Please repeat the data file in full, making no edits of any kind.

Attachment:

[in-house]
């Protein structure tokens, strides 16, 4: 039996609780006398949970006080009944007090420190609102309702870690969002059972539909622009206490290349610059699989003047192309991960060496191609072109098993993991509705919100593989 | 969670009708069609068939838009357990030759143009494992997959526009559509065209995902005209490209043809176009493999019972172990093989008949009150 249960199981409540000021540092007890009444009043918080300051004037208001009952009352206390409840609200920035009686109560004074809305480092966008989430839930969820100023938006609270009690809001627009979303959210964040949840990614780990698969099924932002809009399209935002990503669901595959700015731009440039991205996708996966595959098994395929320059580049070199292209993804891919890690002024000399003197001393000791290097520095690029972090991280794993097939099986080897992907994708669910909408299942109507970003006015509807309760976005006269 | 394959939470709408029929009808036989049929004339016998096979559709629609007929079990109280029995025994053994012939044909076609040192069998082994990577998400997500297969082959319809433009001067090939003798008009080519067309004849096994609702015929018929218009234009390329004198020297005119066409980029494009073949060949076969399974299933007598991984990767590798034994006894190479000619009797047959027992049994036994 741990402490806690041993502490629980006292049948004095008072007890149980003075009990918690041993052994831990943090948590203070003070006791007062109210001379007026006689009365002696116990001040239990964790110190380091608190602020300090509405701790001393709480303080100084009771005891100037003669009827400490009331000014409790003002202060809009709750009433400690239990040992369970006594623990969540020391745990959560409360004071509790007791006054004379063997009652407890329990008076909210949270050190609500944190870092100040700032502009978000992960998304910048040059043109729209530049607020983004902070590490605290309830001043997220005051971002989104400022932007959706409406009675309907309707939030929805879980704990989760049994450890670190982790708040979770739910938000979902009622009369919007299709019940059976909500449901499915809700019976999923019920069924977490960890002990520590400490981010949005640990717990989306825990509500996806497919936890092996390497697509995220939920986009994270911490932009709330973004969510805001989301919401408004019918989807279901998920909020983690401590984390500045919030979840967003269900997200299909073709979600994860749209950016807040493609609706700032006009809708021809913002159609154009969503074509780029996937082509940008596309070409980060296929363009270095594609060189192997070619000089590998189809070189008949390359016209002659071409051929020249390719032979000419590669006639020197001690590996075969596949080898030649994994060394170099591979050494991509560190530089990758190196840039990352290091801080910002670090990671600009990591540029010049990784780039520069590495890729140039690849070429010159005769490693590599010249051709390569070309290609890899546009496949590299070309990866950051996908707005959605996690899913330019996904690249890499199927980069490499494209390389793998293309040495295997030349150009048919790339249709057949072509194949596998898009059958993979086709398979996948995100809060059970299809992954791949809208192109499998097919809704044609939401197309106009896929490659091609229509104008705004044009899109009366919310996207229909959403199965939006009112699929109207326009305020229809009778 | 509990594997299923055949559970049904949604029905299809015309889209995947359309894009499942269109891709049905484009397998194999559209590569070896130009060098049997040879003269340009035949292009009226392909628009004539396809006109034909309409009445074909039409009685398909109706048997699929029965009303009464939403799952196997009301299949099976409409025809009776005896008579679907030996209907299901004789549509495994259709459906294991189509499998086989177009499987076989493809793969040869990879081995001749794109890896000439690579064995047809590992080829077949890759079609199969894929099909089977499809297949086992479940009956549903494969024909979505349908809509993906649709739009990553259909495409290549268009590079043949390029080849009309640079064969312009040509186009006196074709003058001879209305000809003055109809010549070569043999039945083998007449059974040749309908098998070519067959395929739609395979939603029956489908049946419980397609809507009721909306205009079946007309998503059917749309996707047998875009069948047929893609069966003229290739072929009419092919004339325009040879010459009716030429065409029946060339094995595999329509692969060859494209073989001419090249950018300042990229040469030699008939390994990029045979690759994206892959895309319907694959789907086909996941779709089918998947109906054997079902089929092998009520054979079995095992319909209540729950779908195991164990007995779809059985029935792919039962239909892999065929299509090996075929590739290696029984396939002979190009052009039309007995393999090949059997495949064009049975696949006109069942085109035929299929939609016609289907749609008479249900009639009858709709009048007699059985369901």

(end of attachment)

[in-house]
């Protein structure tokens, strides 16, 4: 039996609780006398949970006080009944007090420190609102309702870690969002059972539909622009206490290349610059699989003047192309991960060496191609072109098993993991509705919100593989 | 969670009708069609068939838009357990030759143009494992997959526009559509065209995902005209490209043809176009493999019972172990093989008949009150 249960199981409540000021540092007890009444009043918080300051004037208001009952009352206390409840609200920035009686109560004074809305480092966008989430839930969820100023938006609270009690809001627009979303959210964040949840990614780990698969099924932002809009399209935002990503669901595959700015731009440039991205996708996966595959098994395929320059580049070199292209993804891919890690002024000399003197001393000791290097520095690029972090991280794993097939099986080897992907994708669910909408299942109507970003006015509807309760976005006269 | 394959939470709408029929009808036989049929004339016998096979559709629609007929079990109280029995025994053994012939044909076609040192069998082994990577998400997500297969082959319809433009001067090939003798008009080519067309004849096994609702015929018929218009234009390329004198020297005119066409980029494009073949060949076969399974299933007598991984990767590798034994006894190479000619009797047959027992049994036994 741990402490806690041993502490629980006292049948004095008072007890149980003075009990918690041993052994831990943090948590203070003070006791007062109210001379007026006689009365002696116990001040239990964790110190380091608190602020300090509405701790001393709480303080100084009771005891100037003669009827400490009331000014409790003002202060809009709750009433400690239990040992369970006594623990969540020391745990959560409360004071509790007791006054004379063997009652407890329990008076909210949270050190609500944190870092100040700032502009978000992960998304910048040059043109729209530049607020983004902070590490605290309830001043997220005051971002989104400022932007959706409406009675309907309707939030929805879980704990989760049994450890670190982790708040979770739910938000979902009622009369919007299709019940059976909500449901499915809700019976999923019920069924977490960890002990520590400490981010949005640990717990989306825990509500996806497919936890092996390497697509995220939920986009994270911490932009709330973004969510805001989301919401408004019918989807279901998920909020983690401590984390500045919030979840967003269900997200299909073709979600994860749209950016807040493609609706700032006009809708021809913002159609154009969503074509780029996937082509940008596309070409980060296929363009270095594609060189192997070619000089590998189809070189008949390359016209002659071409051929020249390719032979000419590669006639020197001690590996075969596949080898030649994994060394170099591979050494991509560190530089990758190196840039990352290091801080910002670090990671600009990591540029010049990784780039520069590495890729140039690849070429010159005769490693590599010249051709390569070309290609890899546009496949590299070309990866950051996908707005959605996690899913330019996904690249890499199927980069490499494209390389793998293309040495295997030349150009048919790339249709057949072509194949596998898009059958993979086709398979996948995100809060059970299809992954791949809208192109499998097919809704044609939401197309106009896929490659091609229509104008705004044009899109009366919310996207229909959403199965939006009112699929109207326009305020229809009778 | 509990594997299923055949559970049904949604029905299809015309889209995947359309894009499942269109891709049905484009397998194999559209590569070896130009060098049997040879003269340009035949292009009226392909628009004539396809006109034909309409009445074909039409009685398909109706048997699929029965009303009464939403799952196997009301299949099976409409025809009776005896008579679907030996209907299901004789549509495994259709459906294991189509499998086989177009499987076989493809793969040869990879081995001749794109890896000439690579064995047809590992080829077949890759079609199969894929099909089977499809297949086992479940009956549903494969024909979505349908809509993906649709739009990553259909495409290549268009590079043949390029080849009309640079064969312009040509186009006196074709003058001879209305000809003055109809010549070569043999039945083998007449059974040749309908098998070519067959395929739609395979939603029956489908049946419980397609809507009721909306205009079946007309998503059917749309996707047998875009069948047929893609069966003229290739072929009419092919004339325009040879010459009716030429065409029946060339094995595999329509692969060859494209073989001419090249950018300042990229040469030699008939390994990029045979690759994206892959895309319907694959789907086909996941779709089918998947109906054997079902089929092998009520054979079995095992319909209540729950779908195991164990007995779809059985029935792919039962239909892999065929299509090996075929590739290696029984396939002979190009052009039309007995393999090949059997495949064009049975696949006109069942085109035929299929939609016609289907749609008479249900009639009858709709009048007699059985369901």